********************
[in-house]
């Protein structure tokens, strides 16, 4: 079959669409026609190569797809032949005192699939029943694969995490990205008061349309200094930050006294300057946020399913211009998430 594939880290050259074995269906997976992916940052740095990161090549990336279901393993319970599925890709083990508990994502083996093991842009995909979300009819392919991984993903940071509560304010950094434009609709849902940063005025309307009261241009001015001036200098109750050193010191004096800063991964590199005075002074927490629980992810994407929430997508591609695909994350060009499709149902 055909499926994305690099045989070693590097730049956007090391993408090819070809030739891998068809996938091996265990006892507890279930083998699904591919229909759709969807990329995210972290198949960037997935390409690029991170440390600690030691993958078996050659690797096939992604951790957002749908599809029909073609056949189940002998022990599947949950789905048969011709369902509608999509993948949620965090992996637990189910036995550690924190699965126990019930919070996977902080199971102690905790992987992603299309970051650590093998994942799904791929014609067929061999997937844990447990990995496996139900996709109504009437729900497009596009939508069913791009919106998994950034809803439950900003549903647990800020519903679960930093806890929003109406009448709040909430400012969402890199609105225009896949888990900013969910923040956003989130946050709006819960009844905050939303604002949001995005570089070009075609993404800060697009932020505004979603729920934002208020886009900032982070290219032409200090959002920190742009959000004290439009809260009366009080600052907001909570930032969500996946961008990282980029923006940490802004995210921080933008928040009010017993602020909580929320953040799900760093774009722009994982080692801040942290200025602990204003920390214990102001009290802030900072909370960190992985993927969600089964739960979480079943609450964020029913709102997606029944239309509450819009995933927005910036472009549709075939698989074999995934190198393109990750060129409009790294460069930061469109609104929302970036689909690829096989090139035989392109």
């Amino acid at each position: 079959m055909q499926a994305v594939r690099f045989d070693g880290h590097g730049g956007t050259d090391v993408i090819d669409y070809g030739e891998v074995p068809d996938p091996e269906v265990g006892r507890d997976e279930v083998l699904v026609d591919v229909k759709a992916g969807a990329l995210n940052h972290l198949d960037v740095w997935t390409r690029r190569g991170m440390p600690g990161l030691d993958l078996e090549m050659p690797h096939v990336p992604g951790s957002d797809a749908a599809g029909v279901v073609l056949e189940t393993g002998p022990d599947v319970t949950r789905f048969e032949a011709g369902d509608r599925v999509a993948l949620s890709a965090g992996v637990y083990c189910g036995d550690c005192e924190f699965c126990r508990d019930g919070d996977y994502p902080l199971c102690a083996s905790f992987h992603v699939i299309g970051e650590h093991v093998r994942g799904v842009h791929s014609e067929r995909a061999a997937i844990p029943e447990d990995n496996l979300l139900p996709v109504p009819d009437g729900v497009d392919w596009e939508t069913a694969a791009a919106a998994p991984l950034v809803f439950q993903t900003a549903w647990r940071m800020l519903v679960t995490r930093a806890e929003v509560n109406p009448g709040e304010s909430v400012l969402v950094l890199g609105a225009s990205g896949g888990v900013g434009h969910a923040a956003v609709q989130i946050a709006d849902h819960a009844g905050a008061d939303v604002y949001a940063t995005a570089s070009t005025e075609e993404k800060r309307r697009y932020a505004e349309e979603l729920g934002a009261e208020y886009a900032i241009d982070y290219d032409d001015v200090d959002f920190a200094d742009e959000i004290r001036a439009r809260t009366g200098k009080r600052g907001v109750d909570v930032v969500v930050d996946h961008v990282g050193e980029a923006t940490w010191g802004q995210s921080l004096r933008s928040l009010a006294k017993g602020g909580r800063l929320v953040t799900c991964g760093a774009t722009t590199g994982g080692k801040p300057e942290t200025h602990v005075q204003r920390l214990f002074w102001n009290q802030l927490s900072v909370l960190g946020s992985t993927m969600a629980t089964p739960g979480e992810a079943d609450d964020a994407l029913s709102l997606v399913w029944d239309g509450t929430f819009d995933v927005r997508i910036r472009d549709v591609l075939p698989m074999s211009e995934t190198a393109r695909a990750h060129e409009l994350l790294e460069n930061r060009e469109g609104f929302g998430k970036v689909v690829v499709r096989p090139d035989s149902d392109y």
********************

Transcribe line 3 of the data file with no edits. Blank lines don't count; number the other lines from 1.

């Amino acid at each position: 079959m055909q499926a994305v594939r690099f045989d070693g880290h590097g730049g956007t050259d090391v993408i090819d669409y070809g030739e891998v074995p068809d996938p091996e269906v265990g006892r507890d997976e279930v083998l699904v026609d591919v229909k759709a992916g969807a990329l995210n940052h972290l198949d960037v740095w997935t390409r690029r190569g991170m440390p600690g990161l030691d993958l078996e090549m050659p690797h096939v990336p992604g951790s957002d797809a749908a599809g029909v279901v073609l056949e189940t393993g002998p022990d599947v319970t949950r789905f048969e032949a011709g369902d509608r599925v999509a993948l949620s890709a965090g992996v637990y083990c189910g036995d550690c005192e924190f699965c126990r508990d019930g919070d996977y994502p902080l199971c102690a083996s905790f992987h992603v699939i299309g970051e650590h093991v093998r994942g799904v842009h791929s014609e067929r995909a061999a997937i844990p029943e447990d990995n496996l979300l139900p996709v109504p009819d009437g729900v497009d392919w596009e939508t069913a694969a791009a919106a998994p991984l950034v809803f439950q993903t900003a549903w647990r940071m800020l519903v679960t995490r930093a806890e929003v509560n109406p009448g709040e304010s909430v400012l969402v950094l890199g609105a225009s990205g896949g888990v900013g434009h969910a923040a956003v609709q989130i946050a709006d849902h819960a009844g905050a008061d939303v604002y949001a940063t995005a570089s070009t005025e075609e993404k800060r309307r697009y932020a505004e349309e979603l729920g934002a009261e208020y886009a900032i241009d982070y290219d032409d001015v200090d959002f920190a200094d742009e959000i004290r001036a439009r809260t009366g200098k009080r600052g907001v109750d909570v930032v969500v930050d996946h961008v990282g050193e980029a923006t940490w010191g802004q995210s921080l004096r933008s928040l009010a006294k017993g602020g909580r800063l929320v953040t799900c991964g760093a774009t722009t590199g994982g080692k801040p300057e942290t200025h602990v005075q204003r920390l214990f002074w102001n009290q802030l927490s900072v909370l960190g946020s992985t993927m969600a629980t089964p739960g979480e992810a079943d609450d964020a994407l029913s709102l997606v399913w029944d239309g509450t929430f819009d995933v927005r997508i910036r472009d549709v591609l075939p698989m074999s211009e995934t190198a393109r695909a990750h060129e409009l994350l790294e460069n930061r060009e469109g609104f929302g998430k970036v689909v690829v499709r096989p090139d035989s149902d392109y």